Queer perspectives on interpreting the innerconnectivity of rhetoric, history, and sexuality
In Queering Public Address ten noted rhetorical critics disrupt the silence regarding nonnormative sexualities in the study of American historical discourse and upend the heteronormativity that governs much of rhetorical history. Reconfiguring Quintilian's mandate that an orator is a good man speaking well, contributors grapple at the intersection of rhetoric, history, and sexuality as they interrogate historically situated discursive performances, politics, and meanings of the "good queer speaking well." Enacting both political and radical visions, these scholars articulate the promises of gay, lesbian, bisexual, and transgender public address and the critiques that work to deepen their fulfillment.
Charles E. Morris III introduces the volume by offering a portrait of the queer historical/rhetorical critic, one vexed by disciplinary disorientation, seeking to reverse what Morris terms the "queer impoverishment" of the field of public address studies. Continuing the discourse, Dana L. Cloud, Ralph R. Smith, Russel R. Windes, Karen A. Foss, Julie Thompson, and Morris critically approach from nonnormative perspectives various principles, objects, methods, and theories that have explicitly or implicitly directed the practice and judgment of rhetorical-historical analysis.
In the latter part of the volume, John M. Sloop, Eric King Watts, Robert Alan Brookey, Lisbeth Lipari, and Lester C. Olson examine specific historical subjects, voices, styles, and performances by means of various discourses that intersected in relation to ideologies, issues, and events constituting queerness over time. The contributors consider figures such as Abraham Lincoln, Eleanor Roosevelt, Harvey Milk, Marlon Riggs, and Lorraine Hansberry and issues as diverse as collective identity, nineteenth-century semiotics of gender and sexuality, the sexual politics of the Harlem Renaissance, psychiatric productions of the queer, and violence-induced traumatic styles.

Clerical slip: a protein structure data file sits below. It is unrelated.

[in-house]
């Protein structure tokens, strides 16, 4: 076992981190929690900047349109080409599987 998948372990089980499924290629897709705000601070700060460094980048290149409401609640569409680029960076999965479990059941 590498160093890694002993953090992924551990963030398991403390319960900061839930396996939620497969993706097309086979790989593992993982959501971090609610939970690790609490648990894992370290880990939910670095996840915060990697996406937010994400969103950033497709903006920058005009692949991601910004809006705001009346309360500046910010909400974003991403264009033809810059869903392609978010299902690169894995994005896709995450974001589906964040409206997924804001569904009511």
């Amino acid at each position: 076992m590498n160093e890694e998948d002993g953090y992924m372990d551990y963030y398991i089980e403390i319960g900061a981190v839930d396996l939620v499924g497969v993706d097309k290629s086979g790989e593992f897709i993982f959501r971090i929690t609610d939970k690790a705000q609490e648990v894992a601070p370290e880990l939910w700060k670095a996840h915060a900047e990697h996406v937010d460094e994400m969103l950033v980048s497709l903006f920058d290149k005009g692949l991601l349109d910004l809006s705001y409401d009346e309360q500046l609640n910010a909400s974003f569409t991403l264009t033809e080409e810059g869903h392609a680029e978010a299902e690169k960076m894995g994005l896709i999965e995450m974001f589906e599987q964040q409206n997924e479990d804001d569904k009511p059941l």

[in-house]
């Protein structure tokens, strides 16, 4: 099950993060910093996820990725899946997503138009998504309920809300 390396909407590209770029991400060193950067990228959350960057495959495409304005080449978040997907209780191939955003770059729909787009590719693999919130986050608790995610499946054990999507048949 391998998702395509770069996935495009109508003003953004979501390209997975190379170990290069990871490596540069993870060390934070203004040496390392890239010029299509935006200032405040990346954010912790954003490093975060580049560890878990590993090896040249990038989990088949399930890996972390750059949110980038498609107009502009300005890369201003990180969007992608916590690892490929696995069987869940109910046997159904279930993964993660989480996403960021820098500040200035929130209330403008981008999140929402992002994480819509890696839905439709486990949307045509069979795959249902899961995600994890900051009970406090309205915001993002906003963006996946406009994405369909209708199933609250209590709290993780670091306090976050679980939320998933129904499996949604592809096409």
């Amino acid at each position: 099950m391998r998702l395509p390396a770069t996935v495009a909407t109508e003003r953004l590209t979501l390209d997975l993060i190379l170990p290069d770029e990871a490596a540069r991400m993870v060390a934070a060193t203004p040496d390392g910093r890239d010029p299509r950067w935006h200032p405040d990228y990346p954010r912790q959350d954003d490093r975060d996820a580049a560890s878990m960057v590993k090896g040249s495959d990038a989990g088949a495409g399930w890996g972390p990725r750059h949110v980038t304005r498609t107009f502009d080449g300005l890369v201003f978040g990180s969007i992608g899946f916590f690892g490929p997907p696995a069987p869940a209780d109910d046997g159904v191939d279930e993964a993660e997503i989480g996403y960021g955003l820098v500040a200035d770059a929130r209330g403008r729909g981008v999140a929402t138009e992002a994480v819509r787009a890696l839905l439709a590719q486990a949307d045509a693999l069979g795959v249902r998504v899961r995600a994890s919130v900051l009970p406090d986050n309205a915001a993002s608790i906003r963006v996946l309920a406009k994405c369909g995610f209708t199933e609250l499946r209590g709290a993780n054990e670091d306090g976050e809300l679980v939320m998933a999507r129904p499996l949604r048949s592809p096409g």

Charles E. Morris III is an associate professor in the Department of Communication at Boston College and an editor of Readings on the Rhetoric of Social Protest. For his scholarship on queer history, he has received the National Communication Association's Karl Wallace Memorial Award and Golden Anniversary Monograph Award.
"Queering Public Address is a long overdue and welcome intervention into rhetorical histories, and it persuasively establishes the necessity of accounting for the role of sexuality in the ways that we make sense of both public discourse and public address scholarship. While simultaneously respecting and interrogating the traditions of public address inquiry, this collection of theoretically and historically rich case studies usefully elucidates as well as complicates what it can mean, at various moments and for various purposes, to be queer, to be queered, and to think, read, and write queerly."—Bonnie J. Dow, author of Prime-Time Feminism: Television, Media Culture, and the Women's Movement Since 1970, and coauthor of The Sage Handbook of Gender and Communication
"The essays in this collection prove by example the value of using sexuality as a prism through which to view public discourse. Rather than being merely an anthology of queer rhetors, the book demonstrates how considerations of sexuality can 'queer' our understanding of public address itself. These studies thus warrant the attention of scholars of public discourse whether or not they are especially interested in studying sexuality. The essays creatively complicate our understanding of what counts as public address and thereby suggest the richness of public discourse in the American experience."—David Zarefsky, Owen L. Coon Professor of Communication Studies, Northwestern University
"The studies in Queering Public Address call attention to the centrality of sexuality to the study of public address and move us one step closer to a thoroughgoing reconceptualization of rhetorical inquiry. The contributors to this volume offer theoretical frameworks that will inspire public address scholars to queer many more artifacts from the rhetorical, historical past."—Kent A. Ono, professor of Asian American Studies and the Institute of Communications Research, University of Illinois at Urbana-Champaign